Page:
Pitching Their Passions
Ten graduate students will vie for audience praise as they present an abridged version of their dissertation projects.
Emily White believes she has found the “superhero” molecule, otherwise known as estrogen. White, an exercise physiology Ph.D. candidate in the University of Miami’s School of Education and Human Development, found that when female athletes have higher levels of estrogen, it helps protect them from debilitating muscle damage.
“Our data is suggesting that estrogen protects the muscle from exercise-induced damage,” White said. “It is time to shine a spotlight on women in physiological science.”
Meanwhile, master’s candidate Konstantina Kritharidou in the School of Architecture has created plans for a transformable structure that will adapt to a moving, melting glacier. Viviane Machado Andrade, a molecular and cell biology Ph.D. candidate in the Miller School of Medicine, has found a new cell population that hides HIV in the body, which could help scientists find a cure for the virus. Engineering Ph.D. candidate Thomas Cadenazzi spent a year studying a newly engineered “everlasting” bridge that is able to withstand corrosion. These are just a few of the topics that University of Miami graduate students have investigated in their thesis and dissertation projects recently.
These students, along with six others, will compete to capture the audience’s attention as they present their findings in the Graduate School’s third annual Three-Minute Thesis Competition on Wednesday, Feb. 6 in the Kislak Center from 6 to 8 p.m. At the event, 10 students from nearly every UM school and college will present their final projects in a timed, three-minute pitch to a panel of judges.
At the conclusion of the presentations, the judges and audience will vote to determine the winners. The top winner will receive a cash reward, along with the runner-up and the student with the audience’s highest praise, said Graduate School communications specialist, Laura Lopez Ramos.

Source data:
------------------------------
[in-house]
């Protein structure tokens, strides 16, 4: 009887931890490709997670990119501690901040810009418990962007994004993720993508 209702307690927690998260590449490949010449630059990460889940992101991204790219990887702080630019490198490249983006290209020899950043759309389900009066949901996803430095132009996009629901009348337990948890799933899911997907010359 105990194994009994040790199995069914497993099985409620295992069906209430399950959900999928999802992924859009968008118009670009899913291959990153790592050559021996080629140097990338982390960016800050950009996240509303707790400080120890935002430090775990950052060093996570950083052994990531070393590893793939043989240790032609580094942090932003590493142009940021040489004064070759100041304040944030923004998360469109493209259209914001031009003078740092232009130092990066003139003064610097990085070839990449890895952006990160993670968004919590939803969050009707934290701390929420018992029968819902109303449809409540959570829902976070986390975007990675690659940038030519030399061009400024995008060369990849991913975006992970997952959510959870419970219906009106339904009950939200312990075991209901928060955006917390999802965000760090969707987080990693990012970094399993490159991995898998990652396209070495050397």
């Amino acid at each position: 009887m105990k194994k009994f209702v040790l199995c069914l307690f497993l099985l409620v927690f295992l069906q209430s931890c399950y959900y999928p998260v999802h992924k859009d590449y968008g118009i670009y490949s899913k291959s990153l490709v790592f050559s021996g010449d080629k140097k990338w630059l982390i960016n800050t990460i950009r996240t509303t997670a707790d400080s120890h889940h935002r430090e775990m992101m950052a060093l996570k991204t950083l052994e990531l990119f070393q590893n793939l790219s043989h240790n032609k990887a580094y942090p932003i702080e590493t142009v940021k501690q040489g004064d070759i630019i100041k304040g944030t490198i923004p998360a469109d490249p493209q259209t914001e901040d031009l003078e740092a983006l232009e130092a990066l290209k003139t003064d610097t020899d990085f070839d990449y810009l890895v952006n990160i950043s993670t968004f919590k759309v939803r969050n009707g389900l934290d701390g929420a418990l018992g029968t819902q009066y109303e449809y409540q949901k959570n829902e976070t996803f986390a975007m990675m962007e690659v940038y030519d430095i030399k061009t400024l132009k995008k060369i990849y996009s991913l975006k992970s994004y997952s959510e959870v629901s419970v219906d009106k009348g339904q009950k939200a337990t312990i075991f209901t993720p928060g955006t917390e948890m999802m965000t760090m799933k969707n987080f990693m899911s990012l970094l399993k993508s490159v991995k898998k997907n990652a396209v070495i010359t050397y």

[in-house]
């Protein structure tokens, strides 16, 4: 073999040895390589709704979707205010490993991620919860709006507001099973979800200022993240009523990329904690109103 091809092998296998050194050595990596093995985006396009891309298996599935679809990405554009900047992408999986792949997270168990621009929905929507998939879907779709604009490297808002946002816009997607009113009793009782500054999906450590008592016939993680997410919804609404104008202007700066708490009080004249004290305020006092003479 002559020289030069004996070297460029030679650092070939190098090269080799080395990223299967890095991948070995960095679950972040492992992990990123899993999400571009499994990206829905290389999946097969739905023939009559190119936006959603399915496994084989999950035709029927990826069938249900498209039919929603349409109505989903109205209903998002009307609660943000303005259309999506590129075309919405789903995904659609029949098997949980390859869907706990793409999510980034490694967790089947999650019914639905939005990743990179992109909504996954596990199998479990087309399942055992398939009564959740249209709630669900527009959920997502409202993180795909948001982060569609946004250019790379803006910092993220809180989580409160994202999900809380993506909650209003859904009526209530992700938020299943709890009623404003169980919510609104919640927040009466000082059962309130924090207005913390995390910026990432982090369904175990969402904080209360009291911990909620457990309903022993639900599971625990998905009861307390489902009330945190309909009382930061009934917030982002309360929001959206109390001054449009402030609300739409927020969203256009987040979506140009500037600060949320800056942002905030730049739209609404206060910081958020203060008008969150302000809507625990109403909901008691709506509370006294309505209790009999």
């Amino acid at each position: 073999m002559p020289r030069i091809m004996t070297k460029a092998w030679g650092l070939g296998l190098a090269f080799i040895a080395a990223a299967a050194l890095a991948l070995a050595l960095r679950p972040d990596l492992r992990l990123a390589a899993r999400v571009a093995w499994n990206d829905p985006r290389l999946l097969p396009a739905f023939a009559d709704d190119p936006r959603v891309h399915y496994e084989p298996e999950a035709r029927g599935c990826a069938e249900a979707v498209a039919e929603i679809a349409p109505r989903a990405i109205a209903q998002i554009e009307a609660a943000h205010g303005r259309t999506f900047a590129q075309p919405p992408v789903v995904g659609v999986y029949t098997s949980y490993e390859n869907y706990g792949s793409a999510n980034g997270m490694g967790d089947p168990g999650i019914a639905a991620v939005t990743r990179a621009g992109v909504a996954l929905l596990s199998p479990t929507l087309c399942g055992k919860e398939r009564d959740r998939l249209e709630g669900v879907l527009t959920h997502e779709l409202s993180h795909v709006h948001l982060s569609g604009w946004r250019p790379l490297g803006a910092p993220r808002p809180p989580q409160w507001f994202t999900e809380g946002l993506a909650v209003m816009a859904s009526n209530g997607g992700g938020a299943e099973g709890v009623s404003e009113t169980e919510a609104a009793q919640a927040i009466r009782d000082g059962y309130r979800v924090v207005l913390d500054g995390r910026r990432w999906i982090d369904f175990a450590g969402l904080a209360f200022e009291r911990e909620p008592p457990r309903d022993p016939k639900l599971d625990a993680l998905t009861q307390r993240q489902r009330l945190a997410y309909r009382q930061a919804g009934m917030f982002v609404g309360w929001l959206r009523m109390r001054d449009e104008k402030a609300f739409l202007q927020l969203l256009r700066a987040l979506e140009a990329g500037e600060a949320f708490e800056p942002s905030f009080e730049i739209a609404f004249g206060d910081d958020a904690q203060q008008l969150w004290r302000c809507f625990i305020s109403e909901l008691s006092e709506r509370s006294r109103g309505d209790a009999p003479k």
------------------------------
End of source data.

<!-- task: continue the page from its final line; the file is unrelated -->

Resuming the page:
Graduate School administrators are ecstatic that this year’s competition has the largest amount of contestants yet, with students from nearly every school and college, showcasing the breadth of research at UM.
“The Three-Minute Thesis competition is great because it is so diverse,” Lopez Ramos said. “You jump from economics and marketing, to coral reefs, to philosophy and then AIDS research in a 40-minute span. It’s fascinating what these students are doing…it’s a little potpourri of their research, all in less than an hour.”
Another goal of the event is to help students learn how to vocalize their very complex — often multi-year — research projects in a simple way, which is often a great skill to acquire for future careers.
“Being able to communicate their academic work to non-specialists is a critical professional skill,” said Tatiana Perrino, associate dean of the Graduate School. “Through the Three-Minute Thesis competition, graduate students can prepare to engage in dialogues with community members, the media, policymakers, as well as researchers across all disciplines. It really can enhance the impact of their work.”
Jillian Drabik, a Ph.D. candidate in Environmental Science and Policy, spent more than two years following the implementation of a statewide policy to improve the ecosystem of Everglades National Park. Drabik examined the collaboration between scientists, water management officials and the public within the massive South Florida Water Management region, which extends north to Palm Beach County. She said participating in the competition was useful because it forced her to simplify her research.
“It was a very good experience to work on condensing a topic that is so complex into something easy to understand and that can be communicated quickly,” she said.
The Three-Minute Thesis competition originated at University of Queensland in 2008 when Australia was suffering from a drought. Citizens were asked to take three-minute showers and the dean of the graduate school thought the time limit could apply to other concepts, such as summarizing a research project. Thus, the idea for the competition was born.